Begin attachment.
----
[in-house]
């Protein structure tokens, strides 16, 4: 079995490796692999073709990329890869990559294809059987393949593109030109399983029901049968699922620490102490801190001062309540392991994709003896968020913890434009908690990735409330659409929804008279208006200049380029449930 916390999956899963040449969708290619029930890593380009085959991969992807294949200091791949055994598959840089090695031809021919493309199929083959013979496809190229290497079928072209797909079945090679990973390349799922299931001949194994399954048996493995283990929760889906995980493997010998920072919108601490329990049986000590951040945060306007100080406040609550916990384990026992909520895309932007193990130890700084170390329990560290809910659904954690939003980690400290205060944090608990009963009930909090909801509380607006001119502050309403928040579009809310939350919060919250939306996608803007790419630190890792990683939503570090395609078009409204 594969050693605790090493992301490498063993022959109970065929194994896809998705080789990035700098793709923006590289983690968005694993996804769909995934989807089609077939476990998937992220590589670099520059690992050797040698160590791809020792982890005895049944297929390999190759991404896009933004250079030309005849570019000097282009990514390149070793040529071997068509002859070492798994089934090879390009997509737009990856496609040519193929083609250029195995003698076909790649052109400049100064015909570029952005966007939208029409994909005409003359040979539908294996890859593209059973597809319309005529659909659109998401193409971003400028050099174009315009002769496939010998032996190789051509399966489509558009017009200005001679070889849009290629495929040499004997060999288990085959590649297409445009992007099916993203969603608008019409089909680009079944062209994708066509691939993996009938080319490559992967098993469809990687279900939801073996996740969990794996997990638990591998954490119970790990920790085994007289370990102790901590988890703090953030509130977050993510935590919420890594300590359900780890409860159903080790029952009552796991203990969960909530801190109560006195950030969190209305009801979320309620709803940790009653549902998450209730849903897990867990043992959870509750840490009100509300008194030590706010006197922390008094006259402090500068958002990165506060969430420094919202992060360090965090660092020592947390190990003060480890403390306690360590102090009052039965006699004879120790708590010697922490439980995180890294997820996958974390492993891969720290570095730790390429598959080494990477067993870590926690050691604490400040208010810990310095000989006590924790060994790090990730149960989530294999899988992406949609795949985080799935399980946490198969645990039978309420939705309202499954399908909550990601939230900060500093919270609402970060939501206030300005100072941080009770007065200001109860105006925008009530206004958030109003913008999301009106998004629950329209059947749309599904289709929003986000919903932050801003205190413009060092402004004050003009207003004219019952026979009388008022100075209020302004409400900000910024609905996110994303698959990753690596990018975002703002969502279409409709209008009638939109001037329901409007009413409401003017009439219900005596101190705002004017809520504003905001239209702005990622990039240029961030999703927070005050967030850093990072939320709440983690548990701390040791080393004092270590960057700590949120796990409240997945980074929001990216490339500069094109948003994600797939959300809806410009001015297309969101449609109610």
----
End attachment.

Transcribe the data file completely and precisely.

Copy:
[in-house]
């Protein structure tokens, strides 16, 4: 079995490796692999073709990329890869990559294809059987393949593109030109399983029901049968699922620490102490801190001062309540392991994709003896968020913890434009908690990735409330659409929804008279208006200049380029449930 916390999956899963040449969708290619029930890593380009085959991969992807294949200091791949055994598959840089090695031809021919493309199929083959013979496809190229290497079928072209797909079945090679990973390349799922299931001949194994399954048996493995283990929760889906995980493997010998920072919108601490329990049986000590951040945060306007100080406040609550916990384990026992909520895309932007193990130890700084170390329990560290809910659904954690939003980690400290205060944090608990009963009930909090909801509380607006001119502050309403928040579009809310939350919060919250939306996608803007790419630190890792990683939503570090395609078009409204 594969050693605790090493992301490498063993022959109970065929194994896809998705080789990035700098793709923006590289983690968005694993996804769909995934989807089609077939476990998937992220590589670099520059690992050797040698160590791809020792982890005895049944297929390999190759991404896009933004250079030309005849570019000097282009990514390149070793040529071997068509002859070492798994089934090879390009997509737009990856496609040519193929083609250029195995003698076909790649052109400049100064015909570029952005966007939208029409994909005409003359040979539908294996890859593209059973597809319309005529659909659109998401193409971003400028050099174009315009002769496939010998032996190789051509399966489509558009017009200005001679070889849009290629495929040499004997060999288990085959590649297409445009992007099916993203969603608008019409089909680009079944062209994708066509691939993996009938080319490559992967098993469809990687279900939801073996996740969990794996997990638990591998954490119970790990920790085994007289370990102790901590988890703090953030509130977050993510935590919420890594300590359900780890409860159903080790029952009552796991203990969960909530801190109560006195950030969190209305009801979320309620709803940790009653549902998450209730849903897990867990043992959870509750840490009100509300008194030590706010006197922390008094006259402090500068958002990165506060969430420094919202992060360090965090660092020592947390190990003060480890403390306690360590102090009052039965006699004879120790708590010697922490439980995180890294997820996958974390492993891969720290570095730790390429598959080494990477067993870590926690050691604490400040208010810990310095000989006590924790060994790090990730149960989530294999899988992406949609795949985080799935399980946490198969645990039978309420939705309202499954399908909550990601939230900060500093919270609402970060939501206030300005100072941080009770007065200001109860105006925008009530206004958030109003913008999301009106998004629950329209059947749309599904289709929003986000919903932050801003205190413009060092402004004050003009207003004219019952026979009388008022100075209020302004409400900000910024609905996110994303698959990753690596990018975002703002969502279409409709209008009638939109001037329901409007009413409401003017009439219900005596101190705002004017809520504003905001239209702005990622990039240029961030999703927070005050967030850093990072939320709440983690548990701390040791080393004092270590960057700590949120796990409240997945980074929001990216490339500069094109948003994600797939959300809806410009001015297309969101449609109610």